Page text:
By the mid 80's, I kind of knew that I would never see Charles, George and the rest of them in a box score. 30 is old by elite sports standards. I found myself thinking about them less and less often.  Occasionally, however, they would cross my mind, and again, I would wonder exactly what ever happened to them. Whenever I did think about them, it would invariably be during a run. I would think about them, and usually I would smile at the athlete I had become.

On this morning's run, they were all there in my mind again. I wondered again what went wrong, why did none of them ever succeeded with their overwhelming athletic talents. Then, in an instant, it hit me. Here I was, doing what I love doing most, and something I plan to continue doing for many years, wondering what would have happened to them if they had reached the pinnacle of athletic fame.

For one thing, they would be long retired from their passion by now.  Their age alone would have disqualified them from professional sports well before their mid 40's. I'm lucky in my chosen sport in that I've already been running for close to 30 years, far longer than all but the most successful professional sports careers. I know people who have been running for twice as long, and don't plan to ever stop.

So who knows what happened to Charles, Chip, Joe, Tom and George? Perhaps some of them might have been dragged down by the hard knocks of life, and their main goal had to become simply one of survival. Or maybe among them, there was a career ending injury before they ever got out of the blocks. It's possible that they never intended to be professional athletes in the first place. That was only my idea for them, and might not have ever been their plan for themselves. They might be doctors, or attorneys, or teachers today. They might have decided at some point to stop playing and grow up.

I just hope that they never stopped running like the wind.

Especially Ira.

Friday, April 29, 2011

But it's an Honest Sweat

I've never made a secret of the fact that I'm not an avid reader, and when I do read, it's usually for self-discovery, and not for entertainment. Most often, when I pick up a book, it is with a desire to learn how to improve some element of me, or to acquire tools which allow me to see things more clearly, or with the intent of learning to understand other people or myself in a different, more positive light.

Mostly, I read for inspiration, and last night was no exception. With my own writing in a dormant stage lately, I picked up an older book I hadn't looked at in a long time, with the hope of becoming once again inspired to write. When I opened it, the first thing I noticed was how discolored the pages had become since I had last picked it up. But though the pages had yellowed, the words were still as timeless and appropriate as when they were first written, and they danced off the aged pages as I read. The book was “Running and Being” and the author was George Sheehan.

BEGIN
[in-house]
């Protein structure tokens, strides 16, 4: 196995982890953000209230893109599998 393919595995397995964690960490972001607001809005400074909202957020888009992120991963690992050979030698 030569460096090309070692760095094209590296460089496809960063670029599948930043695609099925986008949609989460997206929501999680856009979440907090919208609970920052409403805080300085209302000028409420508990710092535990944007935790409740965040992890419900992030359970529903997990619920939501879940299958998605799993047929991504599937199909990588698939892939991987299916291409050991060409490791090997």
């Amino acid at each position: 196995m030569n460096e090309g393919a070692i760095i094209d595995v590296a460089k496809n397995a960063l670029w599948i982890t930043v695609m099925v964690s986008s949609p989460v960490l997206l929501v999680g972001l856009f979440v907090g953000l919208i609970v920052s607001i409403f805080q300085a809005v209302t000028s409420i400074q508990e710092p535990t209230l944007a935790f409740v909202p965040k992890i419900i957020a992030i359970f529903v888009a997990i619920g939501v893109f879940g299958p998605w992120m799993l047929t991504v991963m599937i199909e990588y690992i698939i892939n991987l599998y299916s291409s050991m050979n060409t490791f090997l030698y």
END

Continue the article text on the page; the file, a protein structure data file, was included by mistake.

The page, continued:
I wasn't even half way through the forward before I realized that today was going to be a writing day for me. When I read about how, in his own opinion, Sheehan the writer and Sheehan the runner were inseparable and one would likely not exist without the other, I acquiesced, remembering how I used to feel the same way about myself.

Dr. Sheehan was not my first inspiration as a runner, but he was my first inspiration as a writer. Through him, I learned how to unite my two passions, creating a compound word “runnerwriter” which I define as the “path to the purest form of revelation and honesty.”  Sheehan chose to write immediately after his run, opting to towel off instead of showering because “Honest sweat has no odor.”   But if you look deeper, there's much more to it than that.

Running sweat is as honest as sweat can get. The activity of running breaks through the falsehoods and the colored filters, and reveals the truths about one’s self, others, and life in a way that no other activity parallels, at least to the runner. It is the unique and seemingly antagonistic combination of acute awareness and complete serenity in the same instant that makes running sacred. Many refer to that feeling as “Runner's High.” I think of it as “Runner's Truth” revealed overtly as honest sweat. Why should we be in such a hurry to rinse it away?

As I mentioned earlier, I have been experiencing another in a continuing series of bouts with writer's block. It's not that the ideas haven't been there. Running has been as enlightening as ever, and I've been learning more about the sport I love, the things I love, the people I love, and the person I am becoming than ever before. But somewhere between the run and the write, it has all been washed away time and time again. After being reminded again last night of how George did it, I'm confident that I'm back in the groove.

Dr. Sheehan knew better than to shower off the residue of the run before he captured his thoughts on paper. He simply ran, toweled off, and then wrote what the run revealed, while the thoughts were still fresh and honesty was still oozing out of his every pore. It resulted in primitive truths, written in modern words that will hold true for as long as the human species continues running and being.

So this morning I ran, accumulating new truths with every step. I delighted in feeling the salty truth serum dripping over my eyes, down my neck, squishing in my shoes, and saturating my singlet and shorts. Then, I toweled off, and sat down to write, still feeling the fresh film of sweat of the previous three miles in cool and crisp late April Atlanta.

Ah. But it's an honest sweat.